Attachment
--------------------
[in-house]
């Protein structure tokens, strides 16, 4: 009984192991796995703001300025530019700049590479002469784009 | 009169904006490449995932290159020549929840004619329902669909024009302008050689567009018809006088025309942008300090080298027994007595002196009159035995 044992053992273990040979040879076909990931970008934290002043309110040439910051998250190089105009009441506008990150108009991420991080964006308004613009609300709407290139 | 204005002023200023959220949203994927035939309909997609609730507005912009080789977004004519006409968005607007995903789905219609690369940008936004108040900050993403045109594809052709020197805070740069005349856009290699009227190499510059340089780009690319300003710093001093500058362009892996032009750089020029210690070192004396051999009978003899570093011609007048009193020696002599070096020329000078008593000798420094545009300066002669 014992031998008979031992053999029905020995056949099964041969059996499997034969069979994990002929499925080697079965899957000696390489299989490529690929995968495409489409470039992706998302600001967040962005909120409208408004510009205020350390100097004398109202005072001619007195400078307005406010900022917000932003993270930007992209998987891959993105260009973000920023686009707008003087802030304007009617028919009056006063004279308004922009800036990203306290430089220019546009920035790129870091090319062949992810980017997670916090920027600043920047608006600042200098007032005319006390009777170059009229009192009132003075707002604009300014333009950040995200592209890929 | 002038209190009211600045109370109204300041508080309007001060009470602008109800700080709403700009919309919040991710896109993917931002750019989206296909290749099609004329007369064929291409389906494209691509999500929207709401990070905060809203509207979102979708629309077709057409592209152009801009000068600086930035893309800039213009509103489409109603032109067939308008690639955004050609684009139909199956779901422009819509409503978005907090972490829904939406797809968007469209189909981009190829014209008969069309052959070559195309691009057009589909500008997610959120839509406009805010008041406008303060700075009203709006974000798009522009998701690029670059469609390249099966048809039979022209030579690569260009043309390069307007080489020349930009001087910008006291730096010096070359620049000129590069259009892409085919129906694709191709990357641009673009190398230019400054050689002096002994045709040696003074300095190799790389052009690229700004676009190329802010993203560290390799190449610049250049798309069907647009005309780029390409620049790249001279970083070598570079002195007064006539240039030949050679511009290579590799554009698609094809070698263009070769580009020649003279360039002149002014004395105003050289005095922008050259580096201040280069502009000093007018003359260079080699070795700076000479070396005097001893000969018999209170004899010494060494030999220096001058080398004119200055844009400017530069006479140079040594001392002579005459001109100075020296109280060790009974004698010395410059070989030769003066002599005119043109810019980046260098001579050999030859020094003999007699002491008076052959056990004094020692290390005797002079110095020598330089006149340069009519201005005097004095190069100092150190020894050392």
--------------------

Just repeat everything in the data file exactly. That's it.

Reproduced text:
[in-house]
């Protein structure tokens, strides 16, 4: 009984192991796995703001300025530019700049590479002469784009 | 009169904006490449995932290159020549929840004619329902669909024009302008050689567009018809006088025309942008300090080298027994007595002196009159035995 044992053992273990040979040879076909990931970008934290002043309110040439910051998250190089105009009441506008990150108009991420991080964006308004613009609300709407290139 | 204005002023200023959220949203994927035939309909997609609730507005912009080789977004004519006409968005607007995903789905219609690369940008936004108040900050993403045109594809052709020197805070740069005349856009290699009227190499510059340089780009690319300003710093001093500058362009892996032009750089020029210690070192004396051999009978003899570093011609007048009193020696002599070096020329000078008593000798420094545009300066002669 014992031998008979031992053999029905020995056949099964041969059996499997034969069979994990002929499925080697079965899957000696390489299989490529690929995968495409489409470039992706998302600001967040962005909120409208408004510009205020350390100097004398109202005072001619007195400078307005406010900022917000932003993270930007992209998987891959993105260009973000920023686009707008003087802030304007009617028919009056006063004279308004922009800036990203306290430089220019546009920035790129870091090319062949992810980017997670916090920027600043920047608006600042200098007032005319006390009777170059009229009192009132003075707002604009300014333009950040995200592209890929 | 002038209190009211600045109370109204300041508080309007001060009470602008109800700080709403700009919309919040991710896109993917931002750019989206296909290749099609004329007369064929291409389906494209691509999500929207709401990070905060809203509207979102979708629309077709057409592209152009801009000068600086930035893309800039213009509103489409109603032109067939308008690639955004050609684009139909199956779901422009819509409503978005907090972490829904939406797809968007469209189909981009190829014209008969069309052959070559195309691009057009589909500008997610959120839509406009805010008041406008303060700075009203709006974000798009522009998701690029670059469609390249099966048809039979022209030579690569260009043309390069307007080489020349930009001087910008006291730096010096070359620049000129590069259009892409085919129906694709191709990357641009673009190398230019400054050689002096002994045709040696003074300095190799790389052009690229700004676009190329802010993203560290390799190449610049250049798309069907647009005309780029390409620049790249001279970083070598570079002195007064006539240039030949050679511009290579590799554009698609094809070698263009070769580009020649003279360039002149002014004395105003050289005095922008050259580096201040280069502009000093007018003359260079080699070795700076000479070396005097001893000969018999209170004899010494060494030999220096001058080398004119200055844009400017530069006479140079040594001392002579005459001109100075020296109280060790009974004698010395410059070989030769003066002599005119043109810019980046260098001579050999030859020094003999007699002491008076052959056990004094020692290390005797002079110095020598330089006149340069009519201005005097004095190069100092150190020894050392």